Old and new faces



Even though the evaluation criteria have changed in recent years, several faculties have maintained the top position in their category for several years in the row. The University of Veterinary Medicine and Pharmacy in Košice has been at the top of the agricultural faculty category for several years.

“We do not think that we have advantages compared with other faculties of Slovak universities that are evaluated by the ARRA in the agricultural sciences category,” Emil Pilipčinec, the rector of the university, told The Slovak Spectator. “Our aim, first of all, is to provide education to graduates that will be good and will be well-accepted in the labour market.”

Another faculty which has consistently ranked high is the Faculty of Chemical and Food Technology (FCHPT) of the Slovak University of Technology in Bratislava.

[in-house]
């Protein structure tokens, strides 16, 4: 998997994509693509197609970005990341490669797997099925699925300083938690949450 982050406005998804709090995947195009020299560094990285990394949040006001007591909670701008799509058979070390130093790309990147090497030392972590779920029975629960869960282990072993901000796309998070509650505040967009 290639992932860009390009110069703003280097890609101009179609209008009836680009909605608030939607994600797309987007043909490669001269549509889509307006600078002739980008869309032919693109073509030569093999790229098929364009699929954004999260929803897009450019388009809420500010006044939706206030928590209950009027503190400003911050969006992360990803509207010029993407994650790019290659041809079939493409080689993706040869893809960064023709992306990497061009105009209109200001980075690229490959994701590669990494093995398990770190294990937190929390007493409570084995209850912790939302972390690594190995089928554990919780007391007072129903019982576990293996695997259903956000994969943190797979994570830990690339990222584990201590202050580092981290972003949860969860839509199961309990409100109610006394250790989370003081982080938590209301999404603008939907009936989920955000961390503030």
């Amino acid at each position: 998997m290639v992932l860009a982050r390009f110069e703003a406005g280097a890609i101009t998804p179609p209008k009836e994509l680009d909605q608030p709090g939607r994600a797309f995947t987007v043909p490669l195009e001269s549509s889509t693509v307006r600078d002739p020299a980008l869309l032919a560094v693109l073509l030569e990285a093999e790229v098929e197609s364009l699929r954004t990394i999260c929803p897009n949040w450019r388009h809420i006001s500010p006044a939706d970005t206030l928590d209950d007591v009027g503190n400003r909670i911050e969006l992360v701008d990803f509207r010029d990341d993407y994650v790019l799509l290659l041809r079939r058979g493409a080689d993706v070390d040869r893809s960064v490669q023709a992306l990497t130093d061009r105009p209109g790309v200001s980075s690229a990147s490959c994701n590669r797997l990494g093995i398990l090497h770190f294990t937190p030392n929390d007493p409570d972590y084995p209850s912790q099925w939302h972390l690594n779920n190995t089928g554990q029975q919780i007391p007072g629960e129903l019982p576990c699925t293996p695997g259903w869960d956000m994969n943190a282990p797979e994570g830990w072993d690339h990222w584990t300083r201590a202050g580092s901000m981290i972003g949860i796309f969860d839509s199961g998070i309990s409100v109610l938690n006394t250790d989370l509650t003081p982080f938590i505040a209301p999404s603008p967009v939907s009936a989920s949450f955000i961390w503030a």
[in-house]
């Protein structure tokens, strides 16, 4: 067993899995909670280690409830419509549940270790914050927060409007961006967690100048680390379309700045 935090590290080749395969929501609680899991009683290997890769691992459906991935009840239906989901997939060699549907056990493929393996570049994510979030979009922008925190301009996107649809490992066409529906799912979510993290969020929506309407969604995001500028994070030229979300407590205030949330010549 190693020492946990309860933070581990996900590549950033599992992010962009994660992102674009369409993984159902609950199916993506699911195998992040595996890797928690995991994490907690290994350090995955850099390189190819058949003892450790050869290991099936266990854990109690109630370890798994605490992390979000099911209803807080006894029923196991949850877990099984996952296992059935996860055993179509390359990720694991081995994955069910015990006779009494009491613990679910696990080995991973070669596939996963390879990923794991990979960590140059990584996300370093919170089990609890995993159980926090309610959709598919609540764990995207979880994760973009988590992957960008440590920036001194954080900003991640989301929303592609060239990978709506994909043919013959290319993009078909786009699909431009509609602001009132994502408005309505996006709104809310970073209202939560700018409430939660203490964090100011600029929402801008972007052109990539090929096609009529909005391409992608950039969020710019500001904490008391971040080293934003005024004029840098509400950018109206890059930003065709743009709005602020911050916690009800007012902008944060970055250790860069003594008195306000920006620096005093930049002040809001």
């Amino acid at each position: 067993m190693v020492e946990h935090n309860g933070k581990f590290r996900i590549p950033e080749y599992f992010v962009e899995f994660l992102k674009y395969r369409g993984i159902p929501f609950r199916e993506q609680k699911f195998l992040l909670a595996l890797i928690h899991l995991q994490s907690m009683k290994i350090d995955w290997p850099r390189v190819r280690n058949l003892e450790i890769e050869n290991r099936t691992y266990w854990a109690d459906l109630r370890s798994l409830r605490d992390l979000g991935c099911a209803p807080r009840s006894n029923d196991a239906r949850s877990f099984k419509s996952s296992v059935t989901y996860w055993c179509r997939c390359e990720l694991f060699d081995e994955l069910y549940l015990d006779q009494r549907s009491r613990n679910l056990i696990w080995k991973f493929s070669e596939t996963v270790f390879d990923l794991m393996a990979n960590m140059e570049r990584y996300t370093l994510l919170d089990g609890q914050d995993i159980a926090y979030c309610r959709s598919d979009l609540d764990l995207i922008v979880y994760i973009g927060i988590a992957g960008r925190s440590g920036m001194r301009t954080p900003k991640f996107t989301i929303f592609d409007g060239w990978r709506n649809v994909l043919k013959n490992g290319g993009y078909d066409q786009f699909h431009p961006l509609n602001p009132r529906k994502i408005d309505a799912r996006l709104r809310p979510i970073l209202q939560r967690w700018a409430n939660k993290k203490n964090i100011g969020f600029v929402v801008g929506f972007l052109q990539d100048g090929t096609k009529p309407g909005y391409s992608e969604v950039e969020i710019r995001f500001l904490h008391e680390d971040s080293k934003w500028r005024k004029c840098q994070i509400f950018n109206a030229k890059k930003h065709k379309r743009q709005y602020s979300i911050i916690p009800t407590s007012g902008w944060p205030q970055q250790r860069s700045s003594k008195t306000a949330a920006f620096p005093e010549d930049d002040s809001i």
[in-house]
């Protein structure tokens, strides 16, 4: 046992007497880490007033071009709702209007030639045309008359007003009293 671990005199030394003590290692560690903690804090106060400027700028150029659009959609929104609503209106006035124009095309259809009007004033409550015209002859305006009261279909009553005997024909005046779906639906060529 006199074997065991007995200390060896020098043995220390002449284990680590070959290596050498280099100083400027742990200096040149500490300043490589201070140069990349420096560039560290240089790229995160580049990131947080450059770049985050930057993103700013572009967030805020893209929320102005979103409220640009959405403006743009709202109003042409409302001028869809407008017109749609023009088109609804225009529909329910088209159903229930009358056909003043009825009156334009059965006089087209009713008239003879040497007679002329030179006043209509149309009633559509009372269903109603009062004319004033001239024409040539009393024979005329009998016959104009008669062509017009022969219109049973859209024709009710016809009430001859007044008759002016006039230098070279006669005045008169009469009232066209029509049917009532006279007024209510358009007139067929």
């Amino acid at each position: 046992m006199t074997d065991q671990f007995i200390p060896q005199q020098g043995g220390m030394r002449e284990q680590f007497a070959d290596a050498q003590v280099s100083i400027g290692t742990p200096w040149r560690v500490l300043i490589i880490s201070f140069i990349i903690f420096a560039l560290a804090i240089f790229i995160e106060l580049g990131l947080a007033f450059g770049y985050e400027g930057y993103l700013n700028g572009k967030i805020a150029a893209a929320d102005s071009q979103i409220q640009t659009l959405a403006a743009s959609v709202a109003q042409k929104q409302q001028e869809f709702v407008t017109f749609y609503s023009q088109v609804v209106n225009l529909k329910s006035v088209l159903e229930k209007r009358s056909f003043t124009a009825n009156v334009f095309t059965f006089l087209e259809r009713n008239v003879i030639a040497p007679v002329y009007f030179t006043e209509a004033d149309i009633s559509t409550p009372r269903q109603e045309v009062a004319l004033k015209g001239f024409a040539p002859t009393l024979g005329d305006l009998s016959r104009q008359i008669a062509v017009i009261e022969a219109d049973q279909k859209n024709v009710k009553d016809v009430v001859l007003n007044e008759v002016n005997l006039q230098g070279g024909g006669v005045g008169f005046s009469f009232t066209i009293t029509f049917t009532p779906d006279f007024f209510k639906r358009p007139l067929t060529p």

“The faculty is focused on quality research activities which are the necessary condition for quality education,” Ján Šajbidor, dean of the FCHPT, told The Slovak Spectator. He added that the university has a system of clear rules to evaluate the results of the faculty’s research as well as the work of teachers and these contribute to the competitiveness of the whole university. He also pinpointed good cooperation with foreign universities which helps his faculty achieve a high ranking.

The traditional leaders in some categories were topped by new faces in this year’s rankings. For example, the Faculty of Arts of the University of Pavol Jozef Šafárik in Košice took the top position in the philosophy faculty category. ARRA praised the Košice faculty’s high number of publications which appeared in international databases.

Several faculties of the private Pan-European University in Bratislava ranked high: its Faculty of Economy and Business and its Faculty of Law were among the five best faculties in these categories.

Ladislav Kabát, the dean of the Faculty of Economy and Business at Pan-European University, told The Spectator that this year’s evaluation “was and still is a nice surprise,” but that the faculty had tried hard to achieve good results by emphasising and supporting research activities and then publishing the results of the research.